It is not likely that Obama will even mention the UN mandate on these matters. The U.S. refuses to submit to these requirements for removal of its military, political and economic control before a vote is held and simply denies that Puerto Rico is a colony. Obama very likely will highlight the use of a U.S. sanctioned referendum. As he said in the March letter, “I am pleased that the Task Force has outlined recommendations to enable the people of Puerto Rico to determine their political future. Both the President and Congress have roles to play to help Puerto Rico settle on its future status.” Given the Task Force recommendations and Obama’s trip, it appears the U.S. wants to guarantee its control over Puerto Rico including further infiltration in her economy and governance, while proclaiming to support self-determination. One possible result would be forcing Puerto Rico to become a state, much as occured with Hawai'i.
The only just role for the U.S. is to immediately remove its military, political and economic control, pay reparations for its crimes of colonialism and genocide against Puerto Ricans, and support the just demand of Puerto Ricans for independence.
Task Force Recommends Increased U.S. Control
The fact that the U.S. has no intention of upholding self-determination for the people of Puerto Rico can be further seen in the various recommendations by the Task force concerning Puerto Rico’s economy and governance. For example there is no mention of removal of all U.S. military forces. The report does say “[U.S.] Federal law enforcement agencies should significantly deepen their engagement with the Puerto Rico criminal justice system to provide necessary training and technical assistance.” The U.S. Department of Justice, Homeland Security and other federal law enforcement agencies are to identify “high-level stakeholders in Puerto Rico to partner” with U.S. policing agencies to “implement appropriate reforms of the justice system in Puerto Rico.” Formal “interagency” “coordination and collaboration,” is to be developed. From its earliest days of colonization the U.S. has used the justice system against the rights of Puerto Ricans, including to this day requiring that the federal courts, which are U.S. courts inside Puerto Rico, be conducted in English.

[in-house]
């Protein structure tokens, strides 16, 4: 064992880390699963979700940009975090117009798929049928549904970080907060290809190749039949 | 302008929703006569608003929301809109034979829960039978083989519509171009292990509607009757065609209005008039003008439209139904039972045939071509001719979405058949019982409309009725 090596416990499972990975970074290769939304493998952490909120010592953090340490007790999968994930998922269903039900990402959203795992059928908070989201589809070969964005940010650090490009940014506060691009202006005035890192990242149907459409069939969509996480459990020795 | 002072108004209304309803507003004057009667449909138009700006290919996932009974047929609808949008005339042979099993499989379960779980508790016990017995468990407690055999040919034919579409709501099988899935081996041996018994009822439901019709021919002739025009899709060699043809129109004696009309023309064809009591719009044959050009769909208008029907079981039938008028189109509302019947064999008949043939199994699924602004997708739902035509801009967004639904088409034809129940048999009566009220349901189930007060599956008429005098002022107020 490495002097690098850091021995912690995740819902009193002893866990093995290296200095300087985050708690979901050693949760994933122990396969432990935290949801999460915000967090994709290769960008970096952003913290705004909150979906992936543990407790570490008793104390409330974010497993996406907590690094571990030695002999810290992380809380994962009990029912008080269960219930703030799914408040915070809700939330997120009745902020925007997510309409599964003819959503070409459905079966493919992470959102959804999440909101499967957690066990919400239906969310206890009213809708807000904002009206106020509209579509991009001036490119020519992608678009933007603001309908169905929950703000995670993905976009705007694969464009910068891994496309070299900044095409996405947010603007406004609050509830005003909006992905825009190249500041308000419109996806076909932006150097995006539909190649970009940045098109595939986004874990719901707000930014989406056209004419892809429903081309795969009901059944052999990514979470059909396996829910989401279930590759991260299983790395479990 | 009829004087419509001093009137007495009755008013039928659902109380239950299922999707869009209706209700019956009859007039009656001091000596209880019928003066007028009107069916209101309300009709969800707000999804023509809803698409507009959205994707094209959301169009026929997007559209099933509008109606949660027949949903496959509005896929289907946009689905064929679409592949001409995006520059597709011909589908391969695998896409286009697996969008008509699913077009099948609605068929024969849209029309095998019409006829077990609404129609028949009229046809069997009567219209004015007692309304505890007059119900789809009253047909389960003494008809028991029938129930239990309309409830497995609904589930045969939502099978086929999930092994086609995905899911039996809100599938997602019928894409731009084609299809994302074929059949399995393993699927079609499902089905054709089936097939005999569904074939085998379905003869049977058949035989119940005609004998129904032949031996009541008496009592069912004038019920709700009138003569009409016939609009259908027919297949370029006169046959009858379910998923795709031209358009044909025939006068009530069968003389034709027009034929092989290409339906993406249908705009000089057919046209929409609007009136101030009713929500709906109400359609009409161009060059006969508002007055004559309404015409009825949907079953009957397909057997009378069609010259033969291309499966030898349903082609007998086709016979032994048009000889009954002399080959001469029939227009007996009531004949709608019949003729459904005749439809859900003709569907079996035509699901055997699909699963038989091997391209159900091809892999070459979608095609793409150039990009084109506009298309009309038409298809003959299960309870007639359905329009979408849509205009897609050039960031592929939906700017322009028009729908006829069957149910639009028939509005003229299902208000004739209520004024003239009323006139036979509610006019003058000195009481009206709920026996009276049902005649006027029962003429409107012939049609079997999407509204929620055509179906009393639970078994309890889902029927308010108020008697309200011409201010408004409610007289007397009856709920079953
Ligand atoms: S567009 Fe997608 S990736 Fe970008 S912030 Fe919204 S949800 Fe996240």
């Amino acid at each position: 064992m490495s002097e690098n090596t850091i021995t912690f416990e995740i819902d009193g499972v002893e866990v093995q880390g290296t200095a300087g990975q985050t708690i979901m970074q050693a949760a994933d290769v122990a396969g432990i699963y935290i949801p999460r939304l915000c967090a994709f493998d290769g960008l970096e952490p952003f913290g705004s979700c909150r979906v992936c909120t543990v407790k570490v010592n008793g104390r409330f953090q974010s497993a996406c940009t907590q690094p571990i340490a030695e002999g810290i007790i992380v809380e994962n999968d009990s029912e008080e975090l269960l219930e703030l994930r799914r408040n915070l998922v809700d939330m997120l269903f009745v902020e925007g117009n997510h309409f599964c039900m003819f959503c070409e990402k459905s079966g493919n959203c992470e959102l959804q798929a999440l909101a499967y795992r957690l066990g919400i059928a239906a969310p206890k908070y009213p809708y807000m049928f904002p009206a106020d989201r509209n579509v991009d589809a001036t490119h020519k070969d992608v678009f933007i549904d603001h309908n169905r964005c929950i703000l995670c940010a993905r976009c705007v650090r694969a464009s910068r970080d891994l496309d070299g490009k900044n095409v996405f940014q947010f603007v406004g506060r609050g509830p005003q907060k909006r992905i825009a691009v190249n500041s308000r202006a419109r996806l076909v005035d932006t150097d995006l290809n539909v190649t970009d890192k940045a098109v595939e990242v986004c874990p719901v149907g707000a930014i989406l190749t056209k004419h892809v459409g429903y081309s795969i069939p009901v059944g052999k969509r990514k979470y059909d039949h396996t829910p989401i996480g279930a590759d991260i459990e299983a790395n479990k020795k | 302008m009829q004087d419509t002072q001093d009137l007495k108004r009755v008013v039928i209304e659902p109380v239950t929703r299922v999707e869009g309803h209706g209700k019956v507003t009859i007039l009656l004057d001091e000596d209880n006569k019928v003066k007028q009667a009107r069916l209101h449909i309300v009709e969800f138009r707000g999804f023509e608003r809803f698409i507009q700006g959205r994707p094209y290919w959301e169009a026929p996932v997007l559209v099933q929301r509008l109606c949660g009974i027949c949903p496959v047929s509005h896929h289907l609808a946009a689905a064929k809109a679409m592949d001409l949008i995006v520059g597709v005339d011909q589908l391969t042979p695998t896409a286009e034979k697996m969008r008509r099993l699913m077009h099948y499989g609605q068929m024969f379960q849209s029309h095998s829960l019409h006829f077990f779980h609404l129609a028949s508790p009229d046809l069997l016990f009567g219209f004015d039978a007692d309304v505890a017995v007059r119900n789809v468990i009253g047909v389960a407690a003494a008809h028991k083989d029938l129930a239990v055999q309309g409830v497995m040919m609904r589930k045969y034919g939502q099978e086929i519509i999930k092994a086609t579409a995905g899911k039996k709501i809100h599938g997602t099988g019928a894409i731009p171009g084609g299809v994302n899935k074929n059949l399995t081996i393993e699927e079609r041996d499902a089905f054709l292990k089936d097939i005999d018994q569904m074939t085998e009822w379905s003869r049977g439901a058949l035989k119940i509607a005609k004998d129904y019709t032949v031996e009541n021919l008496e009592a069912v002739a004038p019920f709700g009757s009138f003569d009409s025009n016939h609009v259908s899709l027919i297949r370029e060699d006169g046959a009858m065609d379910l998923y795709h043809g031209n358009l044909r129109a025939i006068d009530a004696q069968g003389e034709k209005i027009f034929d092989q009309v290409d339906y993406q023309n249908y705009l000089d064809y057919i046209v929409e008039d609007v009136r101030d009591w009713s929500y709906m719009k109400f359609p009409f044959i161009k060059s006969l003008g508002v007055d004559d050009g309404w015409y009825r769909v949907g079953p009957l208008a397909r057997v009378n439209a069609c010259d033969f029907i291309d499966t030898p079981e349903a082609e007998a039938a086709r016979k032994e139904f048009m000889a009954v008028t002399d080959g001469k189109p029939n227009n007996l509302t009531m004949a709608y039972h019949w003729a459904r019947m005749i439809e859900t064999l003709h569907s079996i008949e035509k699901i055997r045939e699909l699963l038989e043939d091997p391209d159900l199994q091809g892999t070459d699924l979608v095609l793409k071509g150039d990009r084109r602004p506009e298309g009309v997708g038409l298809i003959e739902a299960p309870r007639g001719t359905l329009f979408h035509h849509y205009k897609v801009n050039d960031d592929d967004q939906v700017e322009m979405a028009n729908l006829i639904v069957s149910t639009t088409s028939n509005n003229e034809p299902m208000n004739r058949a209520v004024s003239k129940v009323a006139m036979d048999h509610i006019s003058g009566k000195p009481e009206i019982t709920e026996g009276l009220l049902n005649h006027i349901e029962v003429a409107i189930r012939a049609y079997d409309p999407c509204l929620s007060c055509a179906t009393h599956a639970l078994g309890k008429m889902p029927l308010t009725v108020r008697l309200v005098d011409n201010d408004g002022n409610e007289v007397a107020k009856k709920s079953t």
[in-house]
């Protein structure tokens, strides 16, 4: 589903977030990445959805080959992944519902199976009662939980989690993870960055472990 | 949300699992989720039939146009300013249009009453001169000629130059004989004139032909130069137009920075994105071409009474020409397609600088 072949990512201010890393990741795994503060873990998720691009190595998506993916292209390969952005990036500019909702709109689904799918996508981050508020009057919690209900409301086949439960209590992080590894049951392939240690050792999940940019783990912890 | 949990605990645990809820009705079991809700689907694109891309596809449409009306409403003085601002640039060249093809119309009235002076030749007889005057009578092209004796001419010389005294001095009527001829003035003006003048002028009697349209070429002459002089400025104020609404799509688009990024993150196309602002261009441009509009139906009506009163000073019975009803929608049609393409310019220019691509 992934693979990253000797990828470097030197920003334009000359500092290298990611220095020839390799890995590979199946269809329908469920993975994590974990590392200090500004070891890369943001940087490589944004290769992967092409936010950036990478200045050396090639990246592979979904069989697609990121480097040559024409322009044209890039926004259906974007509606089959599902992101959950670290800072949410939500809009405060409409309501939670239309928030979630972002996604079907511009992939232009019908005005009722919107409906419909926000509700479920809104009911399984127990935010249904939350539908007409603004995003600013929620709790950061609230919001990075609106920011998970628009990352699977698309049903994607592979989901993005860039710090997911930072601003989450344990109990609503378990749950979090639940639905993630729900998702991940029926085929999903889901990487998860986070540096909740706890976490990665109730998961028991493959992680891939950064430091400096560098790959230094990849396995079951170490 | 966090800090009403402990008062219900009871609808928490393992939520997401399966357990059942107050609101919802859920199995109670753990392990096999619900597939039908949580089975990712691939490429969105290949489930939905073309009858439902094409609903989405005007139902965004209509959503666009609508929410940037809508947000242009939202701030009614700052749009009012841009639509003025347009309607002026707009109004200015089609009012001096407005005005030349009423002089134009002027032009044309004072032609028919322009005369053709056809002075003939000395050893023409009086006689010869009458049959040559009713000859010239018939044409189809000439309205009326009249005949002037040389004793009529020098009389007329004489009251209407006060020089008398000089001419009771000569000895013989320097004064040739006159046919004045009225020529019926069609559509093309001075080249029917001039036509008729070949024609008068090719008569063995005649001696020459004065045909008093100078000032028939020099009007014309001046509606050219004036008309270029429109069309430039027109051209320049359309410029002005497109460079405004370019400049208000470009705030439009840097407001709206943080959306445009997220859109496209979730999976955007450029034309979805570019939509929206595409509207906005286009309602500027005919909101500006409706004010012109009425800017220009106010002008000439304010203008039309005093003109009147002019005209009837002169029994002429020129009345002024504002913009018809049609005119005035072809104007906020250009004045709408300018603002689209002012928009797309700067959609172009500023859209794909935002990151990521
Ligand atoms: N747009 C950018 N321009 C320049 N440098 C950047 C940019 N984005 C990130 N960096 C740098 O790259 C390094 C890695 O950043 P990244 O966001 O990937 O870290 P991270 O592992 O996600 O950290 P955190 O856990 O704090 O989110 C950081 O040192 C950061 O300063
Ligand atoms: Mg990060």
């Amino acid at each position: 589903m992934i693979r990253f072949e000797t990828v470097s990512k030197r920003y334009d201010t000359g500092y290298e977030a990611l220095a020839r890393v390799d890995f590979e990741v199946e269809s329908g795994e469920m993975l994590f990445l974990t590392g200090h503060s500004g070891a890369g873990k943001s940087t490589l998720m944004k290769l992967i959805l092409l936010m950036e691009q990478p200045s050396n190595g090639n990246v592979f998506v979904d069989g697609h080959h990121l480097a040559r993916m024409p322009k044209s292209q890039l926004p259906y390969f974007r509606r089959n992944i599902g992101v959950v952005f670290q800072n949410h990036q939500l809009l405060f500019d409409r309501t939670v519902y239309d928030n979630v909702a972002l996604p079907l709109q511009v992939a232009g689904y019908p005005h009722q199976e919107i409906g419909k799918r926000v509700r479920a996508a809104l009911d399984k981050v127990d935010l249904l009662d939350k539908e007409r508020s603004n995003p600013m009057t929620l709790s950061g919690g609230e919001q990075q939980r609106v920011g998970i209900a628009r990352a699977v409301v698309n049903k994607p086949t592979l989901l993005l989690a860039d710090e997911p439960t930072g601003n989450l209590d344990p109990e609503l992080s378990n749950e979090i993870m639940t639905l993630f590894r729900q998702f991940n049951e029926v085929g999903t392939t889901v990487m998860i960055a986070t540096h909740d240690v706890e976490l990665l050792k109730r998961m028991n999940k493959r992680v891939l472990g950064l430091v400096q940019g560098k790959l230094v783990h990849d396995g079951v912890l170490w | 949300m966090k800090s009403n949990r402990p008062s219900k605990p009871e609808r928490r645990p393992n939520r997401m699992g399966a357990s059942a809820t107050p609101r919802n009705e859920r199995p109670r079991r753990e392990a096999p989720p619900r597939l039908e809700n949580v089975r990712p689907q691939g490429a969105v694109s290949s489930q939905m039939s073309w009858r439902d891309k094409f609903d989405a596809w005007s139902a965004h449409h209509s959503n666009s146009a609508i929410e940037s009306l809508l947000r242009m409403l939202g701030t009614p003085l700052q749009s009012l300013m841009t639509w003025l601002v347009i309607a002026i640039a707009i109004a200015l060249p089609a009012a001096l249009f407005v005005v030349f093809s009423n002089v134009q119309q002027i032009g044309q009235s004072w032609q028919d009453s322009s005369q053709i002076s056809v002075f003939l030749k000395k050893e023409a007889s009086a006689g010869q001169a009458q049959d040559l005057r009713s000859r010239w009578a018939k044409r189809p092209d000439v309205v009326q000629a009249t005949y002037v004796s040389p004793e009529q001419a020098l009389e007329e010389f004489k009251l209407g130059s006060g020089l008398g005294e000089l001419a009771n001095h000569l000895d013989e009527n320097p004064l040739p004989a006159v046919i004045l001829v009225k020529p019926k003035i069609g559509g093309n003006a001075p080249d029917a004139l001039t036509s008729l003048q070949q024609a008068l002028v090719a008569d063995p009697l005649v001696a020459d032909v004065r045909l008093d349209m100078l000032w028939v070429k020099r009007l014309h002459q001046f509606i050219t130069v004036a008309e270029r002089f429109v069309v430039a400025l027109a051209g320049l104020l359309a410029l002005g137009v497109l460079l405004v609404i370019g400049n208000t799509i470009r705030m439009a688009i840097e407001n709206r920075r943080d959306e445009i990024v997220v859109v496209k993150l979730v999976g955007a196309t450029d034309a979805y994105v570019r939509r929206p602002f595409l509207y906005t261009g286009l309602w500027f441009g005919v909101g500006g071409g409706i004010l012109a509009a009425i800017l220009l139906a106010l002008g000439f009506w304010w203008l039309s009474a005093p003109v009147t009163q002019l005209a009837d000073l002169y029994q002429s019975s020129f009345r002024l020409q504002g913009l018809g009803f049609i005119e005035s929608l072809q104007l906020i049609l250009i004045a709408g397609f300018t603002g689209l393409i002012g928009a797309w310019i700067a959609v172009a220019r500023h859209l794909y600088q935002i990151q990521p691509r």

In addition the Task Force recommends that “The President and Congress work closely with and support Puerto Rico’s efforts to fundamentally change the Island’s approach to energy and the environment.” This is indicative of long-term U.S. war plans to expand and further secure its energy supplies, which includes annexation of Canada and her resources, control of Mexican oil, and making “fundamental change” to Puerto Rico’s approach to energy and the environment.